In the WorkWell Podcast by Deloitte, Jen Fisher — Human Sustainability Leader at Deloitte and Editor-at-Large, Human Sustainability at Thrive Global — sits down with inspiring individuals for wide-ranging conversations about how we can develop a way of living and working built on human sustainability, starting with ourselves.
This week, Dr. Gabriella Rosen Kellerman, a physician and entrepreneur whose latest book is Tomorrowmind: Thriving at Work with Resilience, Creativity, and Connection—Now and in an Uncertain Future, shares some of the ways connection, creativity, and empathy can help us flourish in an ever-changing working environment.
On the real meaning (and power) of resilience:
“We’re wired to see change as a potential source of danger — fight or flight is our hardwired response to major challenges. But we can’t live in a constant state of high cortisol, a constant state of threat. We need to adapt — and there’s a set of skills to help us navigate change. Resilience is the foundational skill because it’s really about the ability to cope with changes as they come — and keep coming. We typically think about resilience as being able to bounce back from change. But the opposite of breaking under a challenge is not just bouncing back, but feeling more centered, having a greater sense of clarity and meaning, and a greater focus. Ultimately it’s about becoming psychologically stronger because of what you have been through.”
On the value of “shared time” with others to foster creativity:
“Emails, instant messages, and text messages don’t build relationships the way that shared time does. Creativity entails the activity of a brain network called the default mode network. And that’s like deep associative thinking. We need that in order to come up with our best ideas, to get that richness of creative output. And it’s interrupted by emails and messages. So even if you’re not in the same place as someone, you can call them, you could get on a video call with them.”
On shifting from “time famine” to “time abundance”:
“One reason it’s so hard for us to connect with people today is that we always feel rushed. And when we’re in a rush, we are less likely to feel empathy toward people. So we need to disrupt that rush mentality, called time famine. One of the best ways to do that is actually to give time to someone else. So the thing we think we don’t have time to do is exactly the thing we need to do. Take 30 minutes or even 15 minutes and do something kind for someone else — maybe call them and help them with a problem. When we do that we actually shift our brain out of time famine into a time abundance mentality. Notice how after that time you’ll feel a little more centered, a little more able to extend yourself to others.”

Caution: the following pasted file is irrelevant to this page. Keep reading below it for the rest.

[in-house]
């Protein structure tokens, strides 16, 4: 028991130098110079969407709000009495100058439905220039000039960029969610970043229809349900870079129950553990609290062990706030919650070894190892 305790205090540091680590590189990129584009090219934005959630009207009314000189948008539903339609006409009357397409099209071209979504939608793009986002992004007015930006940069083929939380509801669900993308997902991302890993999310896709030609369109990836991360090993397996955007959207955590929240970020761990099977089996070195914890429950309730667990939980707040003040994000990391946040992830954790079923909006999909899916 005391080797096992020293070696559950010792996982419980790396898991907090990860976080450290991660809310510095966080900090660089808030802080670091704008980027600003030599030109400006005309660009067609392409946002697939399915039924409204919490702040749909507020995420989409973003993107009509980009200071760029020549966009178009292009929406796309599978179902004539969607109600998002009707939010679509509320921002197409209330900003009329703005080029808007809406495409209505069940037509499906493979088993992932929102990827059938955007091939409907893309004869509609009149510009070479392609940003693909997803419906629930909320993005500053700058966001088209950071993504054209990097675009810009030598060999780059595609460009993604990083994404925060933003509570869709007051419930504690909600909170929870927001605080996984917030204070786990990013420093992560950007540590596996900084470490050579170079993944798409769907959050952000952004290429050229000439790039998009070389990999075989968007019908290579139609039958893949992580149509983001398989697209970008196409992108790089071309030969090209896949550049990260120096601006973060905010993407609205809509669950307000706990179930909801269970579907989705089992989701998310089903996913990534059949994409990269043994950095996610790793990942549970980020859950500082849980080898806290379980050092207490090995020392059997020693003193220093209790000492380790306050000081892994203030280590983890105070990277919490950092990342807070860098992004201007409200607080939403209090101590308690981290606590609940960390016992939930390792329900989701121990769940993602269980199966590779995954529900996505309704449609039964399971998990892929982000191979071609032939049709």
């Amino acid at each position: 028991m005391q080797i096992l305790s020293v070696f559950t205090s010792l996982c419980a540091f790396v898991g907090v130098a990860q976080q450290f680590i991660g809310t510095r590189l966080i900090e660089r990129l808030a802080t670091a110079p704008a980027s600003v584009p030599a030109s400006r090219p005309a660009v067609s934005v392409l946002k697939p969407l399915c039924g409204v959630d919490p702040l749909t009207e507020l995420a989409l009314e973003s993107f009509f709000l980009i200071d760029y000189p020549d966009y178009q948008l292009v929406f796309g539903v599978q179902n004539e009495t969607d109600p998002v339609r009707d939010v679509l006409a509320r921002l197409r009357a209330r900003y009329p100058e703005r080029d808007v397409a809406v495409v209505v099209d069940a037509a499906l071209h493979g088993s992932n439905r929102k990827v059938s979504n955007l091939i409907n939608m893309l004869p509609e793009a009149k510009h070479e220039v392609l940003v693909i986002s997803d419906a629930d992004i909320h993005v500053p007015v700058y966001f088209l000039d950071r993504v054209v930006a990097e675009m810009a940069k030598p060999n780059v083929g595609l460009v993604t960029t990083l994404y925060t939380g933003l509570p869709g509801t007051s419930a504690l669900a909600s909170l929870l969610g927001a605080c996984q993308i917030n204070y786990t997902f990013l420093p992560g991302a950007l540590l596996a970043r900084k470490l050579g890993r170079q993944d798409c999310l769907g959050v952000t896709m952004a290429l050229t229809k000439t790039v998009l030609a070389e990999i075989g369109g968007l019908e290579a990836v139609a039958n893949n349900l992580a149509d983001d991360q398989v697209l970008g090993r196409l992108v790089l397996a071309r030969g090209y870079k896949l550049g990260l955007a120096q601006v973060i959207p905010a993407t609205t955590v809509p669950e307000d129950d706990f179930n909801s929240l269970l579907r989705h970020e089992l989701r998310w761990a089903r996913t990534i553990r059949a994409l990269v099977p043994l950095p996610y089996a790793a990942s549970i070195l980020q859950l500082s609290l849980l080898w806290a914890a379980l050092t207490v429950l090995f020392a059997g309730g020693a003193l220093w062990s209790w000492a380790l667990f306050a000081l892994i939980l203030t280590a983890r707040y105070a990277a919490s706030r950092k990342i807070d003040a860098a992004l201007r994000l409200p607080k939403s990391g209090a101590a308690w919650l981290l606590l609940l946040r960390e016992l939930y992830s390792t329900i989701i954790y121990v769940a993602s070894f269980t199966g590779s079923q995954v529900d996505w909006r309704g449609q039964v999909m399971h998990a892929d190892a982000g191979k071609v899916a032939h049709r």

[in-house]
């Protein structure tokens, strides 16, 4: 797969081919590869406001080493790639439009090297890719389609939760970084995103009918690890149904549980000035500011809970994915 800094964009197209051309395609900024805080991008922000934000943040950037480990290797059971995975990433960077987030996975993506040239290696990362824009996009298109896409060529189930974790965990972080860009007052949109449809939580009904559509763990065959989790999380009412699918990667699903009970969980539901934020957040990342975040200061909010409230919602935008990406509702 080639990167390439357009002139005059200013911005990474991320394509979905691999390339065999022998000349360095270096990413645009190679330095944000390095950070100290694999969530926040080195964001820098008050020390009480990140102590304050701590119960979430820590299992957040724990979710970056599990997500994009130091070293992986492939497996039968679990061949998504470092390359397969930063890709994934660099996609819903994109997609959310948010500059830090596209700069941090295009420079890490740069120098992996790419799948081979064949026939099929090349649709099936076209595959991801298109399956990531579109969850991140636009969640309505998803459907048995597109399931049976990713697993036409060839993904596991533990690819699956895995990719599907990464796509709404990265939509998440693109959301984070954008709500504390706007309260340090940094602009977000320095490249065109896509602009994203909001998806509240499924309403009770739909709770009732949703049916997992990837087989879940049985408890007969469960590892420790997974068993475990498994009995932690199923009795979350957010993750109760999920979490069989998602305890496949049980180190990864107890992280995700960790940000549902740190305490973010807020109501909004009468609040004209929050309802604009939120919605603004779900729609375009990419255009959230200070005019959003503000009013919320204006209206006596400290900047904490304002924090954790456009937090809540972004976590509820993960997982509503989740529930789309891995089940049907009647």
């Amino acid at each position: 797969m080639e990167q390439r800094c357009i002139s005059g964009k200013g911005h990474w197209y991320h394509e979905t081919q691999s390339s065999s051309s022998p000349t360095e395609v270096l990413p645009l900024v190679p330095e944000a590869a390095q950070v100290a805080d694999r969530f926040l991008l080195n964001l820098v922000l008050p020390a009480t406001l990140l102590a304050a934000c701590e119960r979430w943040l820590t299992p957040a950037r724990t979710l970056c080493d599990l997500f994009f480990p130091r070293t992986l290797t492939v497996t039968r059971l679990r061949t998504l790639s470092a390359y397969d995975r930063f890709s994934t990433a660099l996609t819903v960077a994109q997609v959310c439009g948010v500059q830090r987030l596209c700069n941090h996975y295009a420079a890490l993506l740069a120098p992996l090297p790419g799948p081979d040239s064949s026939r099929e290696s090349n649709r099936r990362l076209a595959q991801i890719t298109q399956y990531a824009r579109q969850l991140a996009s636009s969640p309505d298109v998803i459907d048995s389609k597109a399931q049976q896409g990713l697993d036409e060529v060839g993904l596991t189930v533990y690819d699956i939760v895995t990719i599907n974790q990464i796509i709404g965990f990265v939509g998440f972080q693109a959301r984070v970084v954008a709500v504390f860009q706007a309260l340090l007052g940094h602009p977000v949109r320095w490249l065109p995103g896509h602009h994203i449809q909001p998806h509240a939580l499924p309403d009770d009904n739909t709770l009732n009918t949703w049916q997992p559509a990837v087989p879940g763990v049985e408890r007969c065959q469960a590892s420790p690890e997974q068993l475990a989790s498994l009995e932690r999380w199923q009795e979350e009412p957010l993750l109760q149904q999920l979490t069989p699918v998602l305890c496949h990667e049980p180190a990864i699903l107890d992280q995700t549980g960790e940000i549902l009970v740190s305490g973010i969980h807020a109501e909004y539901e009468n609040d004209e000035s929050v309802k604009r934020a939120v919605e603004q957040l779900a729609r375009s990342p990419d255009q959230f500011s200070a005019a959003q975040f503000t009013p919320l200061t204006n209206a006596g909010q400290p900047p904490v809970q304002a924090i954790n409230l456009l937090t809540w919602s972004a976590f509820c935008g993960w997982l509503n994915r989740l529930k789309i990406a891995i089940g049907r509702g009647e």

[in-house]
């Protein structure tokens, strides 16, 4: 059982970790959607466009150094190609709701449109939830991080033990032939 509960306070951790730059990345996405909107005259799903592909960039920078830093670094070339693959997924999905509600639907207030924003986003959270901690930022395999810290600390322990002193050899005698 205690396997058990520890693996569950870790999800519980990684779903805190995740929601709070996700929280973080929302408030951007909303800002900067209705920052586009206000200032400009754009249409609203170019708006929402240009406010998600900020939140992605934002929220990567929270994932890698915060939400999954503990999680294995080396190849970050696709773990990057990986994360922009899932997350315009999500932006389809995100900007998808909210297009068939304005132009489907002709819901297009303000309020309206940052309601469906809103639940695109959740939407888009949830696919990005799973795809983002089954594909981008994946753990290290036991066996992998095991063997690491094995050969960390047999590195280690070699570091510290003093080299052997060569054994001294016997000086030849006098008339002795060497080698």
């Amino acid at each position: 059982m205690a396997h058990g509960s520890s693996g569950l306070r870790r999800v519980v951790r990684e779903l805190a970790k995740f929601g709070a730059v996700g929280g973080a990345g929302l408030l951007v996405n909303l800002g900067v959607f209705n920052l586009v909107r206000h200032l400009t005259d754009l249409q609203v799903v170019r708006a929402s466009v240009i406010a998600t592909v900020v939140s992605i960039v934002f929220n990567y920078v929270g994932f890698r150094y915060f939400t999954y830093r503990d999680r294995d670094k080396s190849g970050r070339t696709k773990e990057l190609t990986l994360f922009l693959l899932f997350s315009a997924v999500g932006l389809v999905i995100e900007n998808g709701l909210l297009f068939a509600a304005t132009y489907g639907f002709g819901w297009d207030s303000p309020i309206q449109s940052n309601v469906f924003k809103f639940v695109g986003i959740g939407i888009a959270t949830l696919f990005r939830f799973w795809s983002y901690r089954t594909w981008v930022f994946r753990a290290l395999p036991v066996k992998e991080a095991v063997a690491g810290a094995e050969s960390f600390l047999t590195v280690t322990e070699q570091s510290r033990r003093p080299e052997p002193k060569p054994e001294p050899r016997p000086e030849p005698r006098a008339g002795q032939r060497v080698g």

On adopting an optimistic mindset:
“When something new comes up, try to spend a little more time in the first few seconds or minutes with expansive, divergent, optimistic thinking. Allow yourself to lean into the optimism of it and what positives could come out of it. That is a great way to broaden your thinking and access some of the more positive emotions that can come up when you think about the future.”
On what it means to thrive at work:
“Thriving typically means that we have high levels of positive emotions, and high quality relationships; we feel a sense of achievement, we feel like we’re accomplishing things and we’re proud of those things. We also feel a sense of meaning and purpose in what we’re doing, and we feel really engaged. Thriving means having a successful career — whatever that looks like to you. So if you’re climbing a ladder, it might be promotions and increased responsibility. There’s no ceiling on what we can accomplish. So the question is, how do you help people push to the limits of their own potential?”
To hear more from Jen and Gabriella, listen to this full episode of WorkWell here, available wherever you get your podcasts. Visit the WorkWell by Deloitte library for the full collection of episodes.